WARNER ROBINS -- “This is a church of a million hugs,” said Troy Wynn, pastor of Freedom Church. “We reach out, we love people. We don’t have a hug-team whose job it is to greet people, we just have a hug spirit here. It’s just part of who we are.”
Wynn said Freedom Church, almost seven years old, was started in Perry as Uniting God’s Kingdom Family Life Church. It moved to Warner Robins two years ago and moved two months ago to an expanded facility in the shopping center at the corner of Moody Road and Feagin Mill Road.
“That name was a mouthful,” he said. “Changing it to Freedom Church fits us better but the original name did reflect our desire for uniting people and being a family. We want to be something a little different from what’s usual in the South in terms of teaching style, approach to diversity and to building community inside and outside the church. We want to reflect all aspects of our community, all people no matter their race, background or situation in life.”
Wynn said this awareness of church and community is mirrored in his teaching style.
“I’m an African-American pastor and typically that means speaking with a lot of jubilation with a keyboard backing it up. My teaching is more simple. I try to teach simply, practically, with humor and in a more conversational way. I like to apply God’s word practically to life, stressing content over style.”
Wynn said he mainly teaches topically, often looking at what’s going on in the news then showing how truth from the Bible applies to it.
“You don’t have to make the Bible relevant -- it is relevant,” he said. “It’s very relevant to the situations we find ourselves in. You just have to bring its timeless truths out and apply them.”
For example, in the Thanksgiving season Wynn provided members with materials of things to be thankful for, such as God’s enduring love, grace freely given through Jesus Christ, fellow believers and a loving God who is good, faithful and just.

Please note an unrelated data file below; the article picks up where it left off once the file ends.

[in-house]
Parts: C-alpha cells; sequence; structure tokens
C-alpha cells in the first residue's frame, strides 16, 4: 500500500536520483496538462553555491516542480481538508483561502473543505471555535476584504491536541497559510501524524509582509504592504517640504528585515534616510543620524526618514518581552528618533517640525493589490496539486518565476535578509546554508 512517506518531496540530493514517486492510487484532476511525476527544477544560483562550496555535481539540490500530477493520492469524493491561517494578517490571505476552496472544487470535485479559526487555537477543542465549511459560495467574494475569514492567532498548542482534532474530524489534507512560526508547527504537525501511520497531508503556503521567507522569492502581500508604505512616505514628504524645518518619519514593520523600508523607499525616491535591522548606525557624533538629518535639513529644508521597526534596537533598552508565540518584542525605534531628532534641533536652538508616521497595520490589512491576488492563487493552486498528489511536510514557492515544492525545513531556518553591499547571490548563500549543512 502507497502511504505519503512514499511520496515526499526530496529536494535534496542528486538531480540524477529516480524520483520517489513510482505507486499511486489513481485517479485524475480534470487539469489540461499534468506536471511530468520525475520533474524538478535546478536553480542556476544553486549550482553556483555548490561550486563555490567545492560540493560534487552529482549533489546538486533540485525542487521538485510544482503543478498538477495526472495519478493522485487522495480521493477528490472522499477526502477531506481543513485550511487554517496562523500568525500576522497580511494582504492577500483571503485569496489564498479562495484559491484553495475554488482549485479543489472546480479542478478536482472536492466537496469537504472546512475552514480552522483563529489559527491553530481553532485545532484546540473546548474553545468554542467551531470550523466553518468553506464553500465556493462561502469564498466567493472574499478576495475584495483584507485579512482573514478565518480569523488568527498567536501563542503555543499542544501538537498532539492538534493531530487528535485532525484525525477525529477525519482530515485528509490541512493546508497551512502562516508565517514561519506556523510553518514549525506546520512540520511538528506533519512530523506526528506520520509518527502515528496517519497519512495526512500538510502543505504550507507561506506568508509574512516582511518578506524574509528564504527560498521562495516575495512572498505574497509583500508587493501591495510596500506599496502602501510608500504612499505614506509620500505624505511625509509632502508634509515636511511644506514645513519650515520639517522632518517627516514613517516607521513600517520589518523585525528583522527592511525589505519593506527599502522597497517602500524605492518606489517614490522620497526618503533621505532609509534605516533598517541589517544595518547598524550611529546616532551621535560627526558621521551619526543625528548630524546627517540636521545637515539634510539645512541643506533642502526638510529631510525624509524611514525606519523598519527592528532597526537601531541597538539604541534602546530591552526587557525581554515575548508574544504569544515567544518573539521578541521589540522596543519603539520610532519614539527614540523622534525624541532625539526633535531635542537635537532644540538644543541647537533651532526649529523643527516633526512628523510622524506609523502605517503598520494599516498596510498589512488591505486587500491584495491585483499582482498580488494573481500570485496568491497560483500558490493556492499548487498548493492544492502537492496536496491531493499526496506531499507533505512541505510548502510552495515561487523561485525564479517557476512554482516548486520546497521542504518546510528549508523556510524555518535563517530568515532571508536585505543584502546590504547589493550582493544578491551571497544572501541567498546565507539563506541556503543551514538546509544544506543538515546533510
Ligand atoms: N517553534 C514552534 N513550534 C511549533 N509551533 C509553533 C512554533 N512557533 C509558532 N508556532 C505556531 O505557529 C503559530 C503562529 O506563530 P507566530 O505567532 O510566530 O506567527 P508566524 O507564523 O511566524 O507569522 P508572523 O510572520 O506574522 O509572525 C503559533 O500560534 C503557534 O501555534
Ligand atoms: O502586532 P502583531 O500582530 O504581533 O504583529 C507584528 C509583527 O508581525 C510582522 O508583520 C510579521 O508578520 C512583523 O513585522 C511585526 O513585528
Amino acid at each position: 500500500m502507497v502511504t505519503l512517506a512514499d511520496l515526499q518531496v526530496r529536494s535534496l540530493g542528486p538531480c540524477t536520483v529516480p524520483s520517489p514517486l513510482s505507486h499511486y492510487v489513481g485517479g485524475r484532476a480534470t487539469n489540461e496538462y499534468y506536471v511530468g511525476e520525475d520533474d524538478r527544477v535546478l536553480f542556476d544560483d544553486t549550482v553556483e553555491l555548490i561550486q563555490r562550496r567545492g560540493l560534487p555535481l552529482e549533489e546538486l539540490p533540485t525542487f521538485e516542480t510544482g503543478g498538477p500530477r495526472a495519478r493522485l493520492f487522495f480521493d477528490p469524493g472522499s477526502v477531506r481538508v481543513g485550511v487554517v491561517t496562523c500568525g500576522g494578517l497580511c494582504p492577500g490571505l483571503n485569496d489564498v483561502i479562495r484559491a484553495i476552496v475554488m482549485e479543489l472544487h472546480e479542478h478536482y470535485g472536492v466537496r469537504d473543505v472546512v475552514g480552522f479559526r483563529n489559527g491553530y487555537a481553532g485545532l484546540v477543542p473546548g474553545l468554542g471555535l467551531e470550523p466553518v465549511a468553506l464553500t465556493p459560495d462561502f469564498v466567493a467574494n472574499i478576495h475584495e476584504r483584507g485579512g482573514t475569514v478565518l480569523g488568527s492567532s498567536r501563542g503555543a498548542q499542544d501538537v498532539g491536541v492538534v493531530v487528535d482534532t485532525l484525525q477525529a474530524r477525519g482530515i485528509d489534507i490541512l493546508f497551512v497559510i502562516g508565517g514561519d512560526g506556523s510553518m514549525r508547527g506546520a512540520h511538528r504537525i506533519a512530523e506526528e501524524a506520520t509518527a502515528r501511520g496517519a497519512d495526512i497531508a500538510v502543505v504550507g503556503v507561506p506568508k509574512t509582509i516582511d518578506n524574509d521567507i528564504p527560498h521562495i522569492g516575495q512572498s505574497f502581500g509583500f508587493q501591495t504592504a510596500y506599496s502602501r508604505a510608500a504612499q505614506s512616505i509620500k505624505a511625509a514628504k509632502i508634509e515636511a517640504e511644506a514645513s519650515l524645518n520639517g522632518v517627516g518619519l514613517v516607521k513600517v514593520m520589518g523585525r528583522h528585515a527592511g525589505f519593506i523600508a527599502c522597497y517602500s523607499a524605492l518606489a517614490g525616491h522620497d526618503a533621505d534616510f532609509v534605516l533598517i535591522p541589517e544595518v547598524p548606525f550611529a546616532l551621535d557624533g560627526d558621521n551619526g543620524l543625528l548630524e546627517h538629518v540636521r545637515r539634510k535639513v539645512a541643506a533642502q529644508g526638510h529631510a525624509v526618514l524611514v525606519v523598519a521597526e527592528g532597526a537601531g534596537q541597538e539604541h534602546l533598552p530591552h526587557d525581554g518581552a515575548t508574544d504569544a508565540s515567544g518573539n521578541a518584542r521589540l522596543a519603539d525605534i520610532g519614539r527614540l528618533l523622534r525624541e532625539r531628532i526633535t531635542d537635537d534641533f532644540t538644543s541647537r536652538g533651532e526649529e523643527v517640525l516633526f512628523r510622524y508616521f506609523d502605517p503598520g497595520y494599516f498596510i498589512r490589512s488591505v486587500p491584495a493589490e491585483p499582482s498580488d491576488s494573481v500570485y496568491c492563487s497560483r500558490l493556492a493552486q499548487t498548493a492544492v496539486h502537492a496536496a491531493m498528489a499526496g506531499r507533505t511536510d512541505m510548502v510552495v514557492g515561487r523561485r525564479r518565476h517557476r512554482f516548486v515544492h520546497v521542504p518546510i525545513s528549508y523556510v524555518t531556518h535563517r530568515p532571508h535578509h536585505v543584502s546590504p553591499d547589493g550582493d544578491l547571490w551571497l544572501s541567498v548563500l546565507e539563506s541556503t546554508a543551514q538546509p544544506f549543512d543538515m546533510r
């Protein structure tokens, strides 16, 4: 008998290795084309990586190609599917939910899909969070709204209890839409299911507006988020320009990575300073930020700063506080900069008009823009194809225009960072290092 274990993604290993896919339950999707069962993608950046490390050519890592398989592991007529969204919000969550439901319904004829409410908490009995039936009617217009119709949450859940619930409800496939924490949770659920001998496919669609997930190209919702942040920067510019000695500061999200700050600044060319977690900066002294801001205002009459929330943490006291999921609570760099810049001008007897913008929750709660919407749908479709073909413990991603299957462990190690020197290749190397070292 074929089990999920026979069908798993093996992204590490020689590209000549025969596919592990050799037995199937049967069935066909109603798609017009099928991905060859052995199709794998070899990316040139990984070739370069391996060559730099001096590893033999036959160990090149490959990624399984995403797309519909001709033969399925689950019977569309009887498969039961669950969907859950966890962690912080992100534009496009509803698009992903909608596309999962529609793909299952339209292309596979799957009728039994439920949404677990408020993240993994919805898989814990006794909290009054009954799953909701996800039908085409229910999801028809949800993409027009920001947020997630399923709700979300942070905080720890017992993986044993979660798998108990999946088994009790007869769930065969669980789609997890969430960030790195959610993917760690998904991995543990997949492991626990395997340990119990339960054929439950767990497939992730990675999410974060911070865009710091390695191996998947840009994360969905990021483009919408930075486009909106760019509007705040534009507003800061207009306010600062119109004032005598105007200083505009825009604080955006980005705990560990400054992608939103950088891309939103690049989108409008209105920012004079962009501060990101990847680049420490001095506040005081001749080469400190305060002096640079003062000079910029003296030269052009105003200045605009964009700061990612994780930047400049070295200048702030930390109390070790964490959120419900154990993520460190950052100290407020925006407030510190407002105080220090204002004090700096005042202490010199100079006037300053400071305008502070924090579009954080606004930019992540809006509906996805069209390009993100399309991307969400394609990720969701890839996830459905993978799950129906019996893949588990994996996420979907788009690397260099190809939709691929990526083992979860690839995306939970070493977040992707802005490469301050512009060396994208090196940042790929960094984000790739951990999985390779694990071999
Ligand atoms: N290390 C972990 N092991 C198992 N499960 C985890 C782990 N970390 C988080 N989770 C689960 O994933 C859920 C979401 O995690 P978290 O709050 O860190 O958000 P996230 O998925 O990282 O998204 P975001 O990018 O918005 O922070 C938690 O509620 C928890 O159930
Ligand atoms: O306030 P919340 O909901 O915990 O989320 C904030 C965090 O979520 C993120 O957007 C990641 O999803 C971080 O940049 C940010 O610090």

And then there are news items such as the racial tension and turbulence in Ferguson, Missouri. Wynn addressed the issue in sermons, a gathering at Warner Robins City Hall and in town hall meetings at the church.
“It’s a critical issue on everyone’s mind,” he said. “It’s far away but affects us. The Bible addresses issues surrounding it and we’re trying give direction. In the African-American community, I’m hearing a lot of frustration, aggravation and negative ideas encouraging disrespect for police and a lack of trust for the legal system. We don’t go along with the ideology of rebellion and anarchy but are calling for unity as we allow the legal system to operate and trust God to bring justice where we feel there’s injustice. And we work diligently and peaceably for valid, needed change.”
Wynn said as he’s reached out to others, others have reached out to him, including the Warner Robins Police Department, which is talking with him about working together in the community.
“The Scripture comes to mind that tells us to humble ourselves and pray and let God bring healing,” Wynn said. “We need that. And yes, it also says we’re to turn from our wicked ways. I see that including the injustice in institutions as well as rioting. We’re all to show humility and find solutions. March, protest peaceably -- all that’s fine and draws from the template of Dr. (Martin Luther) King. But rioting and looting is not acceptable. There are corrections to be made on both sides.”
Wynn said his desire to draw on Bible truths to meet modern needs shaped his coming Christmas series, The Toy Story. He said it looks at Christ and the joys of the season along with the commercialization of Christmas with its dangers.
“Some people feel depression and pressure to overspend to buy toys that will be broken in no time at all,” he said.
Wynn said Jesus, plain and simple, is the focus of Freedom Church not only at Christmas but all year.
Wynn, a native of Dooly County, and his wife, Letitia, have been married 27 years and have three children. Though he serves Freedom Church full time, he also works as a graphic designer, motivational speaker and life coach. He said he often works with area colleges, universities and Houston County public schools. He said all his endeavors involve a respect for people.
“At Freedom Church, we see it’s important to teach God’s word and let people bring it to their own life,” he said. “It’s my job to equip people, not whip people. We won’t disrespect you. We believe in holiness but want people to make better choices out of their own desire rather than because they’re forced to.”
Contact Michael W. Pannell at firstname.lastname@example.org.